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This release fixes a few bugs, adds minor features, and adds some debugging support to shared code. I'm working on the Nibble sync algorithm for mk-table-sync, and someone has found a few more bugs with mk-parallel-dump, but those might take me a while to complete.

Maatkit on Ohloh
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Sheeri wrote a post (now a 404 error) referring to Maatkit on Ohloh, which I have never heard of before. I took a look at what Ohloh thinks about Maatkit. It's kind of neat. Beyond just the obvious "social website" stuff that's all the rage these days, it actually looks at the project's SVN history, analyzes the codebase, and so on.

It also estimates 8 person-years of work have gone into the project, and says that at $55,000/year it would cost $450,702 to write the code as it currently exists, which is kind of funny. It took me a whole lot less than 8 years to write. (Perhaps this is why that salary strikes me as unrealistic).

It has a couple of other interesting things, like a visual timeline of source

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Maatkit version 1417 released
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Thanks again to all the great sponsors for my week of work on the kit!

This is the long-awaited "Baron worked on table sync" release. Hooray!

Please read the full blog post for important (very important!) information.

Progress on Maatkit bounty, part 4
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... I didn't get two-way sync done, and I didn't get the Nibble algorithm done. That much I expected. But I also didn't get the current work released tonight because I'm paranoid about breaking things. I'm trying to go through all the tools and write at least a basic test for them to be sure they can do the simplest "unit of work" (such as mk-find running and printing out that it finds the mysql.columns_priv table).

It's good that I'm doing this. I found that mk-heartbeat suddenly doesn't work on my Ubuntu 7.10 laptop. It goes into infinite sleep. Can anyone repro this and/or diagnose? The same code works fine on my Gentoo servers at work.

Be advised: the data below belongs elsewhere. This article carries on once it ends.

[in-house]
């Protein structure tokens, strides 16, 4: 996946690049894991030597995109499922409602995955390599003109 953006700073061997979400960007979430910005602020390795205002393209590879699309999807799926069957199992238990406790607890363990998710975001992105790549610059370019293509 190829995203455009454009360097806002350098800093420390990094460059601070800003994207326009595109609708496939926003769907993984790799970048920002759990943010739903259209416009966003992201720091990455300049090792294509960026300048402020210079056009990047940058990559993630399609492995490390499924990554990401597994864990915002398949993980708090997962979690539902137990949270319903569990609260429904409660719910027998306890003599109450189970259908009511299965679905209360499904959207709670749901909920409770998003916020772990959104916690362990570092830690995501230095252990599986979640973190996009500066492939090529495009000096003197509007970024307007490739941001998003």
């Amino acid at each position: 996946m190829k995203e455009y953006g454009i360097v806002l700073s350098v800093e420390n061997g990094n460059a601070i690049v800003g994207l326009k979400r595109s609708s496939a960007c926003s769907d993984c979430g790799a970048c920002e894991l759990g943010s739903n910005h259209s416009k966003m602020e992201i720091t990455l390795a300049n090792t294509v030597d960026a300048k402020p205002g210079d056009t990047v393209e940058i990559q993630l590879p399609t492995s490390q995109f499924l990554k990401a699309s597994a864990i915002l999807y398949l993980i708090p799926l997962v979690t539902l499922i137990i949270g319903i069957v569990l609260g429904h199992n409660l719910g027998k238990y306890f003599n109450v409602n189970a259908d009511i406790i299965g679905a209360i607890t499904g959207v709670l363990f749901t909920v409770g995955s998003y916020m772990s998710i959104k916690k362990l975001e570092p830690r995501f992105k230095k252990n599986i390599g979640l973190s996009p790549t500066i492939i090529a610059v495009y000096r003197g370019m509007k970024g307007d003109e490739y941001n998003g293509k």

Hopefully I'll be able to release something very soon. Release early/often is fine, but "knowingly release brokenness" isn't in my code of conduct :)

Progress on Maatkit bounty, part 3
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This is the last day I'm taking off work to hack on mk-table-sync, and I thought it was time for (yet another) progress report. Here's what I have done so far. (Click through to the full article to read the details).

Progress on Maatkit bounty, part 2
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Ironically, the Stream algorithm I wrote as the simplest possible syncing algorithm does what the much more efficient algorithm I wrote some time ago can't do: sync a table without a primary key, as long as there are no duplicate rows. In fact, it's so dumb, it will happily sync any table, even if there are no indexes.

The flash of inspiration I had on Friday has turned out to be good...

Progress on Maatkit bounty
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My initial plans got waylaid! I didn't pull out the checksumming code first, because the code wasn't at all as I remembered it. Instead, I began writing code to handle the more abstract problem of accepting two sets of rows, finding the differences, and doing something with them. I'm ending up with a little more complicated system than I thought I would. However, it's also significantly simpler in some ways. Instead of just passing references to subroutines to use as callbacks, I'm object-ifying the entire synchronization concept...

Maatkit bounty begins tomorrow
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Tomorrow is the first of five days I will spend working on mk-table-sync, the data synchronization tool I developed as part of Maatkit. The first thing I’ll do is pull the row-checksumming code out into a module and write a unit test suite for it. I’ll probably add the code to the module [...]
New Maatkit release policy
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Download Maatkit

Maatkit (formerly MySQL Toolkit) has for some time been released both as a bundle, and as individual tools. It's too much work to maintain the individual packages, and I don't think it really benefits anyone much, if at all. While the tools will still be versioned separately, I'm going to discontinue releases of the individual packages, and just release the one uber-package from now on.

This will also make it easier for me to manage the name change, but that's just an extra incentive; I've been considering this for a while.

By the way, Sourceforge indicated it would take up to a couple of days to finish the project's rename, but it took only a few minutes. Lots of broken links; I've asked for a permanent redirect from the old URLs to the new.

MySQL Toolkit is now Maatkit
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I am so lucky I married an archaeologist.

Choosing a new name for MySQL Toolkit has been a hassle. I wanted to avoid a literal name, such as, um, MySQL Toolkit. Short is good. And so on, and so on. All the while, the Phoenix/Firebird/Firefox naming debacle was in my thoughts. I only want to do this once.

Read on for a fun lesson in Egyptian mythology, courtesy of my wife!

Previous 30 Newer Entries Showing entries 91 to 110